Yoga Over 45

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Yoga over 45: Our mission!

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In the last post I talked about how achieving our New Year resolutions, or indeed, any goal we set ourselves, requires changing our behaviour in some way.

We are creatures of habit! But what is a habit exactly?

A habit is something we do automatically - without really thinking about it. We're on "autopilot" if you like. It's actually a very useful function of our brains, allowing us to talk and drive at the same time for example; or type on our lap tops without thinking about where we have to put our fingers. Some habits are helpful - like cleaning our teeth; some unhelpful, like smoking.

But the one thing you've had to do in order for these things to become habits - is repeat something regularly enough, for it to become an established wiring in your brain - so that instead of having to consciously make an effort to take that action - your subconsious does it for you without you having to think much at all. 

Once your brain is "hard-wired" to do something automatically, it's harder to stop it!

That's great if it's a helpful habit! Not so good if it's not!

One theory is that some habits are more powerful than others. Researchers call these "keystone habits" which have the power to start a chain reaction, impacting on more than one area of our lives just by doing that one thing.

Keystone habits have the power to influence how we work, eat, play, live, spend and communicate.

They start a chain reaction which will eventually transform your whole life.

And as with any habit - you may have set up positive/helpful keystone habits, or negative/unhelpful ones!

Do you know what YOUR "keystone habits" are?

What, if any, helpful keystone habits have you got? How do they impact on your life? I bet they influence it for the better in a number of ways.

But what about your unhelpful keystone habits? What are they?

Maybe you have a habit of slumping in front of the TV when you get in from work? Maybe you're always hitting the "snooze" button on the alarm? Maybe the first thing you do when you get up or start work is check your e-mails? Maybe you spend a lot of time on social media? Maybe you keep saying "Yes" to people, when you really should be saying "No!"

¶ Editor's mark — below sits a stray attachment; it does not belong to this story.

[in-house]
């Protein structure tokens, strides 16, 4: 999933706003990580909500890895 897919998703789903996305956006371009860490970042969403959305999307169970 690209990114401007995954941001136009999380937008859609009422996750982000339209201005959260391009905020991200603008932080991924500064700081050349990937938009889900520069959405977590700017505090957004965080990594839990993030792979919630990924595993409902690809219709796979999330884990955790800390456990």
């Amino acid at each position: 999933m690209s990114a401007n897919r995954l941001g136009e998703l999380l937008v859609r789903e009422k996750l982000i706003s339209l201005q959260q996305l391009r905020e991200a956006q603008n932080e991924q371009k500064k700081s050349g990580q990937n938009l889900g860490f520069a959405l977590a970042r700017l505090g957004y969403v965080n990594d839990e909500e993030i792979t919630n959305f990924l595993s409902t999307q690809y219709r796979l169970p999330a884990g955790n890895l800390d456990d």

And maybe you don't exercise consistently?

Yoga is, I believe, a keystone habit. It can transform not only your physical health but your mental and emotional health, your stress levels and your resilience in the face of life's inevitable challenges.

5 tips to help you set up  your yoga keystone habit:

  1. Set aside a place where you will always do your practise. Few of us have the luxury of a room which does not have another purpose, or is for our use alone. But creating a space which has your mat; maybe any yoga props, candles, calming pictures or beautiful plants - and some music you particularly love will really help put you in the mood when you walk into the space.

  2. Try to practise around the same time each session. It doesn't matter if it's not exactly the same time - but if you're a morning person, maybe it's always first thing in the morning. If you're better in the evening, then that's fine too. Again, all you're doing is getting yourself into a routine, which is important for embedding this new behaviour.

  3. Set yourself a realistic target not some idealised goal. Aiming to go from no practise at home to an hour a day is probably doomed from the beginning, because you're setting something which is so far away from where you are now.
    Choose something which is a stretch, but which is perfectly do-able. So maybe you start with a commitment for one class a week for a few weeks, and 15 minutes at home twice a week.

  4. Choose a mix of asanas which utilise the 7 spines. Play around with a mix of postures you like, make you feel good, or which challenge you a little. Most of the time, ensure you utilise the 7 spines so you allow your body to flex in each direction. Sometimes though, it's absolutely fine to choose Yin or restorative poses. Sometimes - they're just what the doctor ordered! (And for those who come to my classes as members, you have all the poses in the yoga online vault, so you've no excuse for saying you can't remember them!)

  5.  Practise with intention and focus. After all, you're just giving 15 minutes of your time. Out of the 16 or so hours in your day when your brain has to whizz around thinking of all the "stuff" you have to do, that's not too much to ask, to allow yourself to switch off a little, and just be present and mindful of what you're doing as you do the asanas. I promise you, even if you feel you're struggling to switch off, by trying to focus on your breathing and the sensation as you move, you WILL relax a little - and the benefits WILL be felt off the mat!

Do this for 4-8 weeks and I promise you will find yourself WANTING to hit the mat because it makes you feel so good!

And when you do, you know your keystone habit will have formed. Just watch out! The side effects are many - and hugely positive!!








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Shona Garner

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